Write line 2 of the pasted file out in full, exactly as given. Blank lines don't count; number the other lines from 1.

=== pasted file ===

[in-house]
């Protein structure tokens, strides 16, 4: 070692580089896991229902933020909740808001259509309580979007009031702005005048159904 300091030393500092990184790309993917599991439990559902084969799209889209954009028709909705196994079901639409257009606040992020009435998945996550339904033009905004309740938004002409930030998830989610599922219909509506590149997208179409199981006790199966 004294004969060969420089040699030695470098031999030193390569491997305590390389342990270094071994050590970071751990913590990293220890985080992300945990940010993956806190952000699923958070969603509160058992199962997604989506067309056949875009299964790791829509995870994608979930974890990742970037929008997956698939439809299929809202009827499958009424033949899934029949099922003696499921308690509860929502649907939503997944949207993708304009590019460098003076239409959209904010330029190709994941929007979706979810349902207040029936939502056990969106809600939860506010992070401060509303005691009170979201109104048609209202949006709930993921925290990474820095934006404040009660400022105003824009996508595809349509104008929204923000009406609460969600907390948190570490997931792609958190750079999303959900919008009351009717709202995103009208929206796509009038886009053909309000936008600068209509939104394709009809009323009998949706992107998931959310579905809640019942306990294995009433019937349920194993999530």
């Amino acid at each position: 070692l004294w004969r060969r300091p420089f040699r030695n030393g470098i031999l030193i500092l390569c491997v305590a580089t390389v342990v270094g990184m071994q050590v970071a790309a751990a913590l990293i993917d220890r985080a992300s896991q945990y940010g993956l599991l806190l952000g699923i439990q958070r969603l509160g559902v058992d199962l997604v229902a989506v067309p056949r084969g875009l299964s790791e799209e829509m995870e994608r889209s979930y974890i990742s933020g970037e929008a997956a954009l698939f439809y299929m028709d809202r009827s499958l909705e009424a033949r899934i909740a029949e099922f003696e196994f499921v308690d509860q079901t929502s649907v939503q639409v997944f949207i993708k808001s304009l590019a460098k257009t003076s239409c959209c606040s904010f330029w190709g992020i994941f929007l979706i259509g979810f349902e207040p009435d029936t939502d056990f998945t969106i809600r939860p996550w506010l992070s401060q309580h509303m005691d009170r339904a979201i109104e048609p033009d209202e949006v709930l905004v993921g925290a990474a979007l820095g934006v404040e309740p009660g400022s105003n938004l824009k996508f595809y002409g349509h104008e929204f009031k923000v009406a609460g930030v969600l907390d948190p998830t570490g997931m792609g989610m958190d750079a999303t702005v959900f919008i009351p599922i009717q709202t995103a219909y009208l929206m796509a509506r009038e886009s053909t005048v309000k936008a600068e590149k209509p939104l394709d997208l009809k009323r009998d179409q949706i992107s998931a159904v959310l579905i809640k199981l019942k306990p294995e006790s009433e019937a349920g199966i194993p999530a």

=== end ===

């Protein structure tokens, strides 16, 4: 070692580089896991229902933020909740808001259509309580979007009031702005005048159904 300091030393500092990184790309993917599991439990559902084969799209889209954009028709909705196994079901639409257009606040992020009435998945996550339904033009905004309740938004002409930030998830989610599922219909509506590149997208179409199981006790199966 004294004969060969420089040699030695470098031999030193390569491997305590390389342990270094071994050590970071751990913590990293220890985080992300945990940010993956806190952000699923958070969603509160058992199962997604989506067309056949875009299964790791829509995870994608979930974890990742970037929008997956698939439809299929809202009827499958009424033949899934029949099922003696499921308690509860929502649907939503997944949207993708304009590019460098003076239409959209904010330029190709994941929007979706979810349902207040029936939502056990969106809600939860506010992070401060509303005691009170979201109104048609209202949006709930993921925290990474820095934006404040009660400022105003824009996508595809349509104008929204923000009406609460969600907390948190570490997931792609958190750079999303959900919008009351009717709202995103009208929206796509009038886009053909309000936008600068209509939104394709009809009323009998949706992107998931959310579905809640019942306990294995009433019937349920194993999530």